Endeavour Returns for a Sixth Season

DATELINE:  Wonderland of 60s Crime

'stache Shaun in Sixties Mode!

“Pylon” is the title for a dandy reboot of the great youngish detective Endeavour, transferred out of his element to the world of uniformed cop. PBS has conscripted to show a miniseries of murder again this summer. They are the best of British crime imported to give us a throwback to the Swinging Sixties.

With Morse demoted from Oxford to red brick schoolhouse, you know a mind is a terrible thing to waste. It’s a misuse of genius to have Shakespeare write advertising jingles, but that’s what has happened to the operatic fantatic played by Shaun Evans, now in mustache mode.

He’s not alone: all his kindred spirits are also out of sorts. Fred Thursday (Roger Allam) has been reduced to a secondary role under a twit. No one has been cast in a proper role in the new season, set in summer of 1969.

What have we as issues? Nothing short of a smorgasbord of current trendy crimes:  pornography, child abuse, murder (as always), genetic criminal traits, wrongful death penalty, falsified police evidence, heroin addiction, police brutality, and on and on.

Into this mix, Morse is overstepping his bounds as a cop on the beat in a small backwater, using his skills to uncover clues that range from Lewis Carroll to Black Beauty. Clever smarty-pants Morse does put lesser police detectives to shame—and they pull rank often.

A uniform isn’t paid to think, and the ones paid to think are thoughtless imbeciles.

Oh, the equestrian angle is a throwaway of red herrings. We are glad to find Endeavour back in force on the force.

 

 

 

Endeavour 5.1 Returns to Egghead Crime

DATELINE: Thinkers Apply

 Shaun Evans Morse’s Code

Young Morse, now a detective sergeant at the Oxford, England, constabulary, returns for a fifth season of Endeavour. It is welcome murder mystery territory, adjacent to Agatha Christie Land in an episode called “Muse.”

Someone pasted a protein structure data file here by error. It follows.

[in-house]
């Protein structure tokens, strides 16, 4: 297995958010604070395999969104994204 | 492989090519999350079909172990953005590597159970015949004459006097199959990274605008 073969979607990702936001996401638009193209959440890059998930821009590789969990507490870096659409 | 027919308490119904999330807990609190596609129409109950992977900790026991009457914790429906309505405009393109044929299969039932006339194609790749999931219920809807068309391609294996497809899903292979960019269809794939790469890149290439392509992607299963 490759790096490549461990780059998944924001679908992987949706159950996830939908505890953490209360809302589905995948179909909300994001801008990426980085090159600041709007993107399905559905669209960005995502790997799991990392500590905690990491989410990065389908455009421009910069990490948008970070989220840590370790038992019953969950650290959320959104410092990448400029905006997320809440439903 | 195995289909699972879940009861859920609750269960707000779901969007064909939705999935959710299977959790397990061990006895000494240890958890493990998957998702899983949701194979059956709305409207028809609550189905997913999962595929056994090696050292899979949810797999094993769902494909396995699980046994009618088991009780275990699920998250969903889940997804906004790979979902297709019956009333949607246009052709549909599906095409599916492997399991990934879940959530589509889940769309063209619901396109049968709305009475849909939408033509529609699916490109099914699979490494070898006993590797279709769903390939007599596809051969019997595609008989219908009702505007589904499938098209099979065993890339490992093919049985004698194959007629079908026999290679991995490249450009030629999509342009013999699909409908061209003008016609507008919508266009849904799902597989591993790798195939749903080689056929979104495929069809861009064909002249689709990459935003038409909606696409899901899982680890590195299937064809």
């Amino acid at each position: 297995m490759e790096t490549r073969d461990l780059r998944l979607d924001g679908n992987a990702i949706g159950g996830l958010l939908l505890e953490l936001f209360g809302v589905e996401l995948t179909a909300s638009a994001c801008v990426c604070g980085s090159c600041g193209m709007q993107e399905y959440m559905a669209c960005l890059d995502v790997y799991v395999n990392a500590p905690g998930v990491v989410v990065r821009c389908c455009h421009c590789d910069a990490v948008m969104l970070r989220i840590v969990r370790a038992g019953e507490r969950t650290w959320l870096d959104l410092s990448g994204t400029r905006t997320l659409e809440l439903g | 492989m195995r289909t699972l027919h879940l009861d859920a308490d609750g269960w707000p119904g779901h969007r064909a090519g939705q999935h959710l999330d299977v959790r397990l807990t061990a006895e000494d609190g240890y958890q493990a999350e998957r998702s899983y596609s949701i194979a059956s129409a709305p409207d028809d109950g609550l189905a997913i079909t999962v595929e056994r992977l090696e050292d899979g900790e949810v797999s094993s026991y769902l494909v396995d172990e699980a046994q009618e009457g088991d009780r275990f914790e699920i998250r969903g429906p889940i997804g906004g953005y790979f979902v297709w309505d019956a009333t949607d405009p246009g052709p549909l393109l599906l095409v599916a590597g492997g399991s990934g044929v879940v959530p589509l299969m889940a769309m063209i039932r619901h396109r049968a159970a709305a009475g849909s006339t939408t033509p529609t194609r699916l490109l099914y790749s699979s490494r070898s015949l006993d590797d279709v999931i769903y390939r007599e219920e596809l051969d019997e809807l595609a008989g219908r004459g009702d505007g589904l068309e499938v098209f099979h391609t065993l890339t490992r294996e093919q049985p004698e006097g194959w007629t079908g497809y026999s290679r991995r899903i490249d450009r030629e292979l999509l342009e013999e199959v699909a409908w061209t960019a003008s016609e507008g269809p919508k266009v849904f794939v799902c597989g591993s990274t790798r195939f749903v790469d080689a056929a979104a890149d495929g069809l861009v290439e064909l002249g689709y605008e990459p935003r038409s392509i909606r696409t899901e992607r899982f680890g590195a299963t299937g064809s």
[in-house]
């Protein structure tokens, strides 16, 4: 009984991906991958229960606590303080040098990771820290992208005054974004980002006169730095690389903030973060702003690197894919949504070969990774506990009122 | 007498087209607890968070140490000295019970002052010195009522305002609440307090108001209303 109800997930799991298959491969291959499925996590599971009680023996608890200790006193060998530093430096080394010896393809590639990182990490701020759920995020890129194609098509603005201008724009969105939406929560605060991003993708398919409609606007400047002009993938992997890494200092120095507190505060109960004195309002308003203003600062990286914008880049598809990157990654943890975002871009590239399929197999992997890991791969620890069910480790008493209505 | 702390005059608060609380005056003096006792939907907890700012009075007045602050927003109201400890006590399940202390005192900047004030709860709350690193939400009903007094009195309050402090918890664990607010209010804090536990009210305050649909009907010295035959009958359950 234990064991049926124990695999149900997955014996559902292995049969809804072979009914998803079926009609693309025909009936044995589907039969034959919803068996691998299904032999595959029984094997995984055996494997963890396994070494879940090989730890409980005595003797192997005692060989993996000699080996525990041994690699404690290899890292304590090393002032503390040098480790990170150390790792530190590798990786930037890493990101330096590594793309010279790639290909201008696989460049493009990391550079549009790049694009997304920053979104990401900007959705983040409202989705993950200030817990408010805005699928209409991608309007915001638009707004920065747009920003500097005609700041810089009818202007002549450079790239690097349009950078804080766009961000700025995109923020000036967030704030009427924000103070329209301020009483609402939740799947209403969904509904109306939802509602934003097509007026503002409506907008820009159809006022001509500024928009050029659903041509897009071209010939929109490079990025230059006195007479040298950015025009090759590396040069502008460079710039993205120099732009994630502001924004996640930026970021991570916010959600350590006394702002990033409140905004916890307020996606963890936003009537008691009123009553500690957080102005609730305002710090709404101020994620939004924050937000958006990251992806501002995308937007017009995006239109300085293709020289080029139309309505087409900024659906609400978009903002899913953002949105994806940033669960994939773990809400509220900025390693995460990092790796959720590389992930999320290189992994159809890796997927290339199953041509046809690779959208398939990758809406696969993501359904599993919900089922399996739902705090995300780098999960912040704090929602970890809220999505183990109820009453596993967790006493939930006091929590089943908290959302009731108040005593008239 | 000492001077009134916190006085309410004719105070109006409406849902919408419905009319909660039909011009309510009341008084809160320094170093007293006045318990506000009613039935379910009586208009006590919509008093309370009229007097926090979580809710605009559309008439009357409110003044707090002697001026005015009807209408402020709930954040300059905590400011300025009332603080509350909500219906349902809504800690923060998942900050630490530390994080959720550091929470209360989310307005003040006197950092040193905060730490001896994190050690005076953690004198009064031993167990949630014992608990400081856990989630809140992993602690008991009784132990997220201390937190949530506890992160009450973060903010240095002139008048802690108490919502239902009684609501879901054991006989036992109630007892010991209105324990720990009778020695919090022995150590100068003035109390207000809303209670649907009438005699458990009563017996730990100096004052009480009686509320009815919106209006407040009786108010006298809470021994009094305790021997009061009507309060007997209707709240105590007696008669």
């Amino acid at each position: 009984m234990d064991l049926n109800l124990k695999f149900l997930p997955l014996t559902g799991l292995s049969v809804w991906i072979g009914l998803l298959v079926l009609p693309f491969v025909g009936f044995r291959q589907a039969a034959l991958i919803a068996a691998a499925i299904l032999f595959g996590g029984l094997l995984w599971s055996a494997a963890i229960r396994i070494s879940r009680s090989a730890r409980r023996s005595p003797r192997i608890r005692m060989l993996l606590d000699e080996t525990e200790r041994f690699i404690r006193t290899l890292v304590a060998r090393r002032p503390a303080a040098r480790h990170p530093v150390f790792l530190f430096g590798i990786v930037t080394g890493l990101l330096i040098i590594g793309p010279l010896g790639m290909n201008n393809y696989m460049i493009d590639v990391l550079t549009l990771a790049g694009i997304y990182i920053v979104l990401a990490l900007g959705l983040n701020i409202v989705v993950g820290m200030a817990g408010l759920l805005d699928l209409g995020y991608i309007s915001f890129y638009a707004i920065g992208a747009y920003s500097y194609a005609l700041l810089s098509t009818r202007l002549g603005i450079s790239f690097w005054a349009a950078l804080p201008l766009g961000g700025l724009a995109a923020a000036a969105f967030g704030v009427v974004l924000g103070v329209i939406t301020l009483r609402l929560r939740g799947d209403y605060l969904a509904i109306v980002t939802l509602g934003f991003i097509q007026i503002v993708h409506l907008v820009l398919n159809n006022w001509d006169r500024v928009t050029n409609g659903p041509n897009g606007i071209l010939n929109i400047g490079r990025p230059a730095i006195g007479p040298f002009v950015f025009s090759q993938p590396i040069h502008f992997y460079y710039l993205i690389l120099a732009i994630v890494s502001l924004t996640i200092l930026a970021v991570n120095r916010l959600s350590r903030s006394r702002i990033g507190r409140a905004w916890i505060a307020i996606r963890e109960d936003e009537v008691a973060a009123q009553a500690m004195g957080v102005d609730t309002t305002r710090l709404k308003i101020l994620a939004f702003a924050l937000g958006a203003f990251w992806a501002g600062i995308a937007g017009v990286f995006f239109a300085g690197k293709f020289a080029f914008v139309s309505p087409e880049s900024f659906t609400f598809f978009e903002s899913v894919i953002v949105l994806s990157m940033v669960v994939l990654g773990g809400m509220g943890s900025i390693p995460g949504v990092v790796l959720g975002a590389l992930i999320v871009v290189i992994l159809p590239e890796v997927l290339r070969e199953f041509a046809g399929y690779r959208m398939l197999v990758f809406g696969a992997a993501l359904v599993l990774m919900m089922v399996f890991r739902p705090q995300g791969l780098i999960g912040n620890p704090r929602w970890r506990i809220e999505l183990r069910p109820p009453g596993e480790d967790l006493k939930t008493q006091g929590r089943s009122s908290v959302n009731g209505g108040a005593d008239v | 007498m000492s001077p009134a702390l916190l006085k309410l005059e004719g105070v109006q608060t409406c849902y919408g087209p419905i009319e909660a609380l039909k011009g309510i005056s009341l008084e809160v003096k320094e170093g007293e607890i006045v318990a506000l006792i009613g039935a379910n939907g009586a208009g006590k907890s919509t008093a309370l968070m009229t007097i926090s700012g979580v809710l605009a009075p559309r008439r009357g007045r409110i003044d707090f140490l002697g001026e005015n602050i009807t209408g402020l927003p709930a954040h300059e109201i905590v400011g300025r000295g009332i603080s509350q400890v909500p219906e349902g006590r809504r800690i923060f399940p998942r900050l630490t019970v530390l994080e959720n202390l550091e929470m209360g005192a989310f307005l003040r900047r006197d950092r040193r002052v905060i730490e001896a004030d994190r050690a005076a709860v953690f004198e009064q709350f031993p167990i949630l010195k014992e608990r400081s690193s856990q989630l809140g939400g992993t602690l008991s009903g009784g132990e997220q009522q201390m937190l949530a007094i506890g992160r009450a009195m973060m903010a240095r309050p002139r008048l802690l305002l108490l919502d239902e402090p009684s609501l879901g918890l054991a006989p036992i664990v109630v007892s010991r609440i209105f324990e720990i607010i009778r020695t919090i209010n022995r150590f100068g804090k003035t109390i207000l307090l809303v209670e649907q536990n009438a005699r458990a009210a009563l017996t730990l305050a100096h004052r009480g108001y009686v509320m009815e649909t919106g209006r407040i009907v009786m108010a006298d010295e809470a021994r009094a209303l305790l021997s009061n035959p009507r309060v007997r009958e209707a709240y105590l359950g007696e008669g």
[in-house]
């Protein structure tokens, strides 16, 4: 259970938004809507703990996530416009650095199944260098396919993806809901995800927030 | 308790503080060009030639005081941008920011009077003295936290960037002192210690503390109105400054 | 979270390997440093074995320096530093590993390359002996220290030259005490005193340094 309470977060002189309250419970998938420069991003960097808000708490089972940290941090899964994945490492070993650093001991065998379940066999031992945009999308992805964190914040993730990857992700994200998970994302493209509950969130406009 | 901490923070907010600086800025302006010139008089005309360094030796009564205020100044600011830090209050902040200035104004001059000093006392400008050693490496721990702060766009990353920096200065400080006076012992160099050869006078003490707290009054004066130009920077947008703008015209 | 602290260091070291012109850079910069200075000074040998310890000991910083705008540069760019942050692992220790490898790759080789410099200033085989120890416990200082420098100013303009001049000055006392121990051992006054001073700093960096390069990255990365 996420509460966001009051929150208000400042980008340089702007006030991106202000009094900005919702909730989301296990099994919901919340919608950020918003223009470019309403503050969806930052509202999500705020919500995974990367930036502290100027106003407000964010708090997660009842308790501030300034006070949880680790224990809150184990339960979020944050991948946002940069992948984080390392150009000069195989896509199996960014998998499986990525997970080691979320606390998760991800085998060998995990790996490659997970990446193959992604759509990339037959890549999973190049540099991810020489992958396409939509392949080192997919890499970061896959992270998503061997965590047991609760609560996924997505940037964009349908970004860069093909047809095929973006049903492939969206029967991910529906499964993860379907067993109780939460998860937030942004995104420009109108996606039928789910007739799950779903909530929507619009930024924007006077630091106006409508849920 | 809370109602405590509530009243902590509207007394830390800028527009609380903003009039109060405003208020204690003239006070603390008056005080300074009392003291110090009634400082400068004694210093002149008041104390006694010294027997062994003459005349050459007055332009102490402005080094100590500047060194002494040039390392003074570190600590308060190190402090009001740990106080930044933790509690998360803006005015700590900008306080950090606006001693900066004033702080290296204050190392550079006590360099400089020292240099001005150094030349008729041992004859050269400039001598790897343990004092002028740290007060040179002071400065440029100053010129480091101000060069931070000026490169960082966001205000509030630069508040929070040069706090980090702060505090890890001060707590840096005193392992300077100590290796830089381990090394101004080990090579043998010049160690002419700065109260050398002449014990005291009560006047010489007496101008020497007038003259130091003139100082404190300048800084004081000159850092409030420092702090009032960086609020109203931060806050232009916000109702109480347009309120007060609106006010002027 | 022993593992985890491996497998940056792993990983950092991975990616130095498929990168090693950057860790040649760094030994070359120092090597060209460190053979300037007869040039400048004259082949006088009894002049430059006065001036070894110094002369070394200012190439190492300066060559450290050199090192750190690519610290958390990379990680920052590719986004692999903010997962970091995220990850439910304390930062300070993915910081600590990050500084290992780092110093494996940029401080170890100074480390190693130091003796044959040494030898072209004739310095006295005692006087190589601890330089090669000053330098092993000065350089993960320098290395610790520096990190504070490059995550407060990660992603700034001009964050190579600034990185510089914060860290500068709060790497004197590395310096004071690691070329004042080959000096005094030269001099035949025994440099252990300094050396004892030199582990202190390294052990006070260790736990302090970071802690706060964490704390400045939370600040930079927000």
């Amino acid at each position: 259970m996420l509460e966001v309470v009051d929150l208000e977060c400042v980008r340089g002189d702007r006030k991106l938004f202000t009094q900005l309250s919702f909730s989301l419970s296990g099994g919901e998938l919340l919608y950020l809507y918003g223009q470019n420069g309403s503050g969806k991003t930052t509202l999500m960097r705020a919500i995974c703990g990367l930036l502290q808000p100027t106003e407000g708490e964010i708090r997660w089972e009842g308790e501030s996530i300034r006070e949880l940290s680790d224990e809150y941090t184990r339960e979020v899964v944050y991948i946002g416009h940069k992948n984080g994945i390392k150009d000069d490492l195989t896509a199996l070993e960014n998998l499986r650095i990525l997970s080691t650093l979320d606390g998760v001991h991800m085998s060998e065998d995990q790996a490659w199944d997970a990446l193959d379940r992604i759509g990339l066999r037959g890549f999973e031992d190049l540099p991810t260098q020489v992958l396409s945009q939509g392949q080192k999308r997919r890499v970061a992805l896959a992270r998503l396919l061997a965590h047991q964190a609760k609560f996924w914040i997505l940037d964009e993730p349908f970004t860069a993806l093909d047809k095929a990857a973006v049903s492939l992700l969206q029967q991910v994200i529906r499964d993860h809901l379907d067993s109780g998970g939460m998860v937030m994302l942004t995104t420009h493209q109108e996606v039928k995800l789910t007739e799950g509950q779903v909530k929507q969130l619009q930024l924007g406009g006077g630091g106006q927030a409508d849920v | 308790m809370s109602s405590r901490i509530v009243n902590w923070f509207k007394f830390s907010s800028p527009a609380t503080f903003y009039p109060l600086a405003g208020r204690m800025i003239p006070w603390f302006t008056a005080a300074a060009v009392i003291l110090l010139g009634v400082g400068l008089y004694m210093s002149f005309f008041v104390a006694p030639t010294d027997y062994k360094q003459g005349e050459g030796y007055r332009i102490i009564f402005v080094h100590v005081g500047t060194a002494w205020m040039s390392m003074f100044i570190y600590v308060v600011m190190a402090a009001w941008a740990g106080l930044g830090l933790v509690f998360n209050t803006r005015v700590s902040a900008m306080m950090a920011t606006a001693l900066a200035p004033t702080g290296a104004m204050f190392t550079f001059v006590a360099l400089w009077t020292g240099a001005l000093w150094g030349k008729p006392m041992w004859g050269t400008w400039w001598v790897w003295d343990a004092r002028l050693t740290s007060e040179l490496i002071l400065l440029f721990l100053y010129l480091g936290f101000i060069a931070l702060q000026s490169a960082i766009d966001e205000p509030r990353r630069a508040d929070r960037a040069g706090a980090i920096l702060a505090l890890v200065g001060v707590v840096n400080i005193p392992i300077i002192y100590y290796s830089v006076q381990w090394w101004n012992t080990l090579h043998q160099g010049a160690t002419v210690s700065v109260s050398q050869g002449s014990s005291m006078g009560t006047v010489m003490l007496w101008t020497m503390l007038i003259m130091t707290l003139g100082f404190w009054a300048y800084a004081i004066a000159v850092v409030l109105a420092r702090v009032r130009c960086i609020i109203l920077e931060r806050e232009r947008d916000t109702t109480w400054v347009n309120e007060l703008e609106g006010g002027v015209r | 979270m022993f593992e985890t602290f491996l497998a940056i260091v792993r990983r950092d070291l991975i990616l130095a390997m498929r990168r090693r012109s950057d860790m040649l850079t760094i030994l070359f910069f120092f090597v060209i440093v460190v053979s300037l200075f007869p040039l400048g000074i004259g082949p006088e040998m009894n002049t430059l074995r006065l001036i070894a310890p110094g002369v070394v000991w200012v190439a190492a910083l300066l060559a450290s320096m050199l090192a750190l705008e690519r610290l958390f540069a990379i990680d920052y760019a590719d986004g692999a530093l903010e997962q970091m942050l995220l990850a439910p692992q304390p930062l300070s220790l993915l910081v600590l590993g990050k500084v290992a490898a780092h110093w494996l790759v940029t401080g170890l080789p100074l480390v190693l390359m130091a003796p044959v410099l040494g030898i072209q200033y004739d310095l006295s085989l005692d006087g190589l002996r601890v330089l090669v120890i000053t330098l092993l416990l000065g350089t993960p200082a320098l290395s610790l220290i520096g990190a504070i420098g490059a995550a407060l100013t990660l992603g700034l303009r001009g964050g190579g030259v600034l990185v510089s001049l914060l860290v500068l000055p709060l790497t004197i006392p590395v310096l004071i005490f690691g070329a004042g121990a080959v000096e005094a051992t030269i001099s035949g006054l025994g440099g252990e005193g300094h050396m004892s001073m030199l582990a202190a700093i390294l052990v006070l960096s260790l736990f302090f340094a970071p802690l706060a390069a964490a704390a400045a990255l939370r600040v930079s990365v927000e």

Morse’s first name is Endeavour, though no one ever calls him by that. As played by cutie-pie Shaun Evans, he is an anti-social, opera-loving, crossword puzzle kind of guy. He is, according to one of his colleagues, “prickly.” We like him.

The series returns for its longest season, owing to its growing popularity, and its setting which is the Swinging 1960s. As this fifth season opens, we are on the edge of the historic assassination of Martin Luther King. It’s not a plot device, merely a marker of the times.

If there seems to be a flaw in the series, it is that the Beatles haircuts that were all the rage of Carnaby Street and London appear to be absent in the students of Oxford as shown here.

As for the murders in academia, we find ourselves once again mixed in with a dangerous group of scholars. Between organized crime and academic dons, Morse must weave his over-educated presence, fitting into neither world. He is amused when his superior, Fred Thursday (Roger Allam’s crusty vet) talks tough to thugs.

This season the usual supporting cast members all return—the business-oriented female cop (Dakota Blue Richards) who respects Morse and likely finds him attractive but unapproachable. She must stoically stand in the interrogation room while a prostitute suspect slices and dices Morse’s character with a scathing psychological analysis on the mark.

There is the coroner with his macabre humor, and the head honcho Anton Lesser as the standoffish commander of the precinct.

This case centers on a Faberge Egg, now on display and likely to be stolen when a series of odd murders occurs in conjunction with its showing before auction.

The suspects are always cleverly lined up, and the red herrings are never ahead of Morse’s eye.

This was a juicy, intelligent murder mystery to start the new season, which is rushing headlong into the world crises of the 1960s and 1970s. Every little movie is a gem and, in this case, a jolly good egghead story.